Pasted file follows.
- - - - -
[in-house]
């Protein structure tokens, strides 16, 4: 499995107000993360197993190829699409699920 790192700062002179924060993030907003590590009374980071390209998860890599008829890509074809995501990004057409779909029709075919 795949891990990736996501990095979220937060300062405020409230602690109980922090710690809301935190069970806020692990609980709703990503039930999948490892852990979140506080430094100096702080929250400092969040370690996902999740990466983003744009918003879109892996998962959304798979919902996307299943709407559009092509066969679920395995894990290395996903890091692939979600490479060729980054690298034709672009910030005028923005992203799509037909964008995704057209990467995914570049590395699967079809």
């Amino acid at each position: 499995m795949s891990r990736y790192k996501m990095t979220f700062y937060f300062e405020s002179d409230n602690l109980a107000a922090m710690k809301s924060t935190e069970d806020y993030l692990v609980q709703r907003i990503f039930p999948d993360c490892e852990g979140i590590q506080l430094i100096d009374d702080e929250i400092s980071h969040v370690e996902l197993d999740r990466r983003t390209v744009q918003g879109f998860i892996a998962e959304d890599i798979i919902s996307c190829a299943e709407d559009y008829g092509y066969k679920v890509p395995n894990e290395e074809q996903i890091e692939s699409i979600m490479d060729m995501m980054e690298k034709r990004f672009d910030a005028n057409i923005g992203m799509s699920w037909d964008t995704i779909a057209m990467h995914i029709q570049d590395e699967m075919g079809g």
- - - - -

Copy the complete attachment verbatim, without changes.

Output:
[in-house]
């Protein structure tokens, strides 16, 4: 499995107000993360197993190829699409699920 790192700062002179924060993030907003590590009374980071390209998860890599008829890509074809995501990004057409779909029709075919 795949891990990736996501990095979220937060300062405020409230602690109980922090710690809301935190069970806020692990609980709703990503039930999948490892852990979140506080430094100096702080929250400092969040370690996902999740990466983003744009918003879109892996998962959304798979919902996307299943709407559009092509066969679920395995894990290395996903890091692939979600490479060729980054690298034709672009910030005028923005992203799509037909964008995704057209990467995914570049590395699967079809």
């Amino acid at each position: 499995m795949s891990r990736y790192k996501m990095t979220f700062y937060f300062e405020s002179d409230n602690l109980a107000a922090m710690k809301s924060t935190e069970d806020y993030l692990v609980q709703r907003i990503f039930p999948d993360c490892e852990g979140i590590q506080l430094i100096d009374d702080e929250i400092s980071h969040v370690e996902l197993d999740r990466r983003t390209v744009q918003g879109f998860i892996a998962e959304d890599i798979i919902s996307c190829a299943e709407d559009y008829g092509y066969k679920v890509p395995n894990e290395e074809q996903i890091e692939s699409i979600m490479d060729m995501m980054e690298k034709r990004f672009d910030a005028n057409i923005g992203m799509s699920w037909d964008t995704i779909a057209m990467h995914i029709q570049d590395e699967m075919g079809g």